On Hardball’s pregame right now, a crowd of people—most of them, apparently, Hofstra students; almost all of them, judging from their cheers and jeers, Obama supporters—is gathered behind Chris Matthews as he chats with the Chicago Tribune’s Jill Zuckman and The New York Times’s Jeff Zeleny. Behind Matthews’s head, a large sign, its black background and its orange and white lettering standing out among the sea of Obamian Red and Blue, is being propped up by an unknown advocate. The sign advertises Ed in ‘08, an attempt to make education reform a key issue in the presidential campaign. I’ve written about their efforts before, on Campaign Desk, and must sadly acknowledge that, however worthy their cause, and however noble their efforts toward achieving it, that cause has now been completely trumped by the economy. Chalk yet another loss up to the crisis.
07:03 PM - October 15, 2008
Quixotic Signage of the Day: Ed in ‘08
Virginian-Pilot journalists: Corporate management pressure is stifling coverage - “Lovers of journalism in this newsroom are pissed. It’s bad.”
Paper files public records request—and city’s response is a lawsuit - Local officials argue Montana courts should strike balance between privacy and disclosure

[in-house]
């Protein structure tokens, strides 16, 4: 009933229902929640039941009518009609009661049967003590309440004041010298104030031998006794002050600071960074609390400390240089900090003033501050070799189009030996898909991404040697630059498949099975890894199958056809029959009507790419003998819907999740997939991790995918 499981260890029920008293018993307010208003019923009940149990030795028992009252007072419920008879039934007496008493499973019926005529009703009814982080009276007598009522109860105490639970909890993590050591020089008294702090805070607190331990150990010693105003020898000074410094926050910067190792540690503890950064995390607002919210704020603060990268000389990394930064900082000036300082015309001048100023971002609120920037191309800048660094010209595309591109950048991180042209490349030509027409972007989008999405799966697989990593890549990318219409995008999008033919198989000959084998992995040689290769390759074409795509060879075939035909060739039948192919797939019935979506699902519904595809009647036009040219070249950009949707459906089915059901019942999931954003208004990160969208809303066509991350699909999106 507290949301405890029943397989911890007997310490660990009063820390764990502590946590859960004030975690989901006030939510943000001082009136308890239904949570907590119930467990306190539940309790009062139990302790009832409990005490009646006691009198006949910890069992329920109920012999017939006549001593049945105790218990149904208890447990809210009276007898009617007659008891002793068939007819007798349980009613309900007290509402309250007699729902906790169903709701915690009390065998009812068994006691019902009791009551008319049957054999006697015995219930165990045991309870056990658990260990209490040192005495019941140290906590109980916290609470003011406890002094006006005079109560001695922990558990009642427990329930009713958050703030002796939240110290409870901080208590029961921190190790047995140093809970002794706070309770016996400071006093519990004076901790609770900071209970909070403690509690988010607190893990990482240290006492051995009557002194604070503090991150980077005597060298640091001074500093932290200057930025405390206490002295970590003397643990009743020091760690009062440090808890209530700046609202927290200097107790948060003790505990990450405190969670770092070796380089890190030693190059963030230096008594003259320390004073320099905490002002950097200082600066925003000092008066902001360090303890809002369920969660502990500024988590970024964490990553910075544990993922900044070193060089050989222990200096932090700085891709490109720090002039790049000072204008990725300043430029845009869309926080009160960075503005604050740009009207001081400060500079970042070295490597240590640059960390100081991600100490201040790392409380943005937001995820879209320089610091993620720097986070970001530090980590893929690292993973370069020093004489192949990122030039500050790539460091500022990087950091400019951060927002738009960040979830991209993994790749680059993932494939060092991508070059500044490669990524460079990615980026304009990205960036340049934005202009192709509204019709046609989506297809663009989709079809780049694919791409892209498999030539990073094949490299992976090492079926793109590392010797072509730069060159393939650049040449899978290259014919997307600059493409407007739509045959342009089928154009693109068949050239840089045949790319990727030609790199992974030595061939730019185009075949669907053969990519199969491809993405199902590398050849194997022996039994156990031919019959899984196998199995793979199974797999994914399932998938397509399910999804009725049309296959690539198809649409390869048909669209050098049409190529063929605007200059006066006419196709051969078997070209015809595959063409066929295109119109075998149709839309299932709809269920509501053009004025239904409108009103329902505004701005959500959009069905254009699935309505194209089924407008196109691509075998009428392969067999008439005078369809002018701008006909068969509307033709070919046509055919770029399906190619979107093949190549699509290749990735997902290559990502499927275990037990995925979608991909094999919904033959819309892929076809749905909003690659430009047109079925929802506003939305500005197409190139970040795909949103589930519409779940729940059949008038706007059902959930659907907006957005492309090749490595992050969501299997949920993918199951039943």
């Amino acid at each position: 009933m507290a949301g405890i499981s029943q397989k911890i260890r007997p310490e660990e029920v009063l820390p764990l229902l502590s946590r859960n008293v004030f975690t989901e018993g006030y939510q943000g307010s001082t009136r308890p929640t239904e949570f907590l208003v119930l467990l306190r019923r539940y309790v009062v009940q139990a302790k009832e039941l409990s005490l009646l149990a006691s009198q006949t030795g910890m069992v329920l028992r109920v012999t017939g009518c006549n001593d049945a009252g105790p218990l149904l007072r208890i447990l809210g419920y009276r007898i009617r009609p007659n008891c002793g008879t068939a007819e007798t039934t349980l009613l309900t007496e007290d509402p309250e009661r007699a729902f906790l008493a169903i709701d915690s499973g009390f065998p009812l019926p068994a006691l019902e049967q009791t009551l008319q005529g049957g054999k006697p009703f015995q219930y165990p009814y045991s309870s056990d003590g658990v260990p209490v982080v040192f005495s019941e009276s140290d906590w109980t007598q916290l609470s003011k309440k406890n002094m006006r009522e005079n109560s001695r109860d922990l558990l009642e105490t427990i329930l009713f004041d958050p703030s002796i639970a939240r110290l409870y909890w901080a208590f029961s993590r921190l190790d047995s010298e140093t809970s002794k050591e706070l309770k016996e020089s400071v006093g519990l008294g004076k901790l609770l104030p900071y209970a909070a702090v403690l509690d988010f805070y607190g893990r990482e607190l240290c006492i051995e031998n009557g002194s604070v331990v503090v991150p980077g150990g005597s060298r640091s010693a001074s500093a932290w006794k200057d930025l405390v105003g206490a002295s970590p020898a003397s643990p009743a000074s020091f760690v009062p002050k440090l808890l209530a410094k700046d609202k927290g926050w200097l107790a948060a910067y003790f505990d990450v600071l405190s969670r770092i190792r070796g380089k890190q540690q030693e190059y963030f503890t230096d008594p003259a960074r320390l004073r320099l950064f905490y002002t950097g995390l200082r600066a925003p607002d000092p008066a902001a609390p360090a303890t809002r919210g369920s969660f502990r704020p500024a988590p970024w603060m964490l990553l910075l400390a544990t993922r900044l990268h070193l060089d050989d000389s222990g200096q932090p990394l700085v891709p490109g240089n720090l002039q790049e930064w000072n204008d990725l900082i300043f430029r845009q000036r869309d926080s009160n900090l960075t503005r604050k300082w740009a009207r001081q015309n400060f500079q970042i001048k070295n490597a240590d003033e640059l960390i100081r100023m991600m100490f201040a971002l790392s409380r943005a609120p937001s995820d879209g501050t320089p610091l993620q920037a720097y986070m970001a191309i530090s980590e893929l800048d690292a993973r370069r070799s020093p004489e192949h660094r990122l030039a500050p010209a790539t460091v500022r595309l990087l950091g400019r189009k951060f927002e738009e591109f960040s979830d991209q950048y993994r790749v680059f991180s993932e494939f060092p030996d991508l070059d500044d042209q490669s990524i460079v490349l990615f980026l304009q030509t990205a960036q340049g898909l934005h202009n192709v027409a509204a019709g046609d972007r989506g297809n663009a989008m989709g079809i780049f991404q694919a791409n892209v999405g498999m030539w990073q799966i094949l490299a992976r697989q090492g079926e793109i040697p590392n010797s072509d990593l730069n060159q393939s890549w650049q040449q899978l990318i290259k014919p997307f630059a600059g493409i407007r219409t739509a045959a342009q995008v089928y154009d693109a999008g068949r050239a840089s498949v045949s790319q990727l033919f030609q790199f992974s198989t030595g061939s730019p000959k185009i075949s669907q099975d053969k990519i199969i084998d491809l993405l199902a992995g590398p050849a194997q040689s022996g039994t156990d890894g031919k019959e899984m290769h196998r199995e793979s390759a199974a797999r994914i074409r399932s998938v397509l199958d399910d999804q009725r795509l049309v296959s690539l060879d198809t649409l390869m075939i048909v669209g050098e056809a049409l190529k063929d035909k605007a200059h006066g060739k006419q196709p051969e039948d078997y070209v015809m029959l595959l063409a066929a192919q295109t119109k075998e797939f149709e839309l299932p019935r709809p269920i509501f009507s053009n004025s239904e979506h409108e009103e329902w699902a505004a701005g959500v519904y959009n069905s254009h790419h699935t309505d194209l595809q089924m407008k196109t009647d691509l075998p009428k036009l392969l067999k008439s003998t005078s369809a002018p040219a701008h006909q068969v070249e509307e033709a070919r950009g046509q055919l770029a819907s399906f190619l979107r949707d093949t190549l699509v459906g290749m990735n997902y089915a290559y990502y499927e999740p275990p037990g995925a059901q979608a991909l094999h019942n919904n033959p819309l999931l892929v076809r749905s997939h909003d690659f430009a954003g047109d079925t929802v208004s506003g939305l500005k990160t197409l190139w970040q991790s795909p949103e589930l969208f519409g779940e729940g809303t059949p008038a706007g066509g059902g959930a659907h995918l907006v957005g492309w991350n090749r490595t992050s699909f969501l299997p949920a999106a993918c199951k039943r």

BBC Pop-Up reports from small town America - A small team is traveling across the United States for six months in hopes of finding underreported local stories
What game design can do for journalism - Three newly selected fellows at American University talk about the medium’s future
Timeline, an app based on ‘the history of…’ - But chronology doesn’t reveal everything
Email blasts from CJR writers and editors
“Momentarily forgetting I was pregnant, I jockeyed for a position close enough to capture the initial moments of euphoria, hurling myself into the mix of hundreds of frenzied relatives. As the weight of men started to close in on me, I realized how vulnerable I was and started to panic.”
“It should be made clear, in law, that the tasks security reseachers do to make the net more secure and journalists do to understand and contextualize the truth for the public are not crimes”
People have become less trusting of major institutions, according to the annual Edelman Trust Barometer. And large majorities doubt that businesses want to make the world a better place.
Public editor Margaret Sullivan on why the paper should have published the images.
Greg Marx discusses democracy and news with Tom Rosenstiel of the American Press Institute
Who Owns What
A report from the Columbia University Graduate School of Journalism
Questions and exercises for journalism students.
Hey millionaire tech bros: Have patience with the editorial process – Chris Hughes probably wanted to enable great journalism at first. Then the dust settled and before you know it, he’s shaking everything up again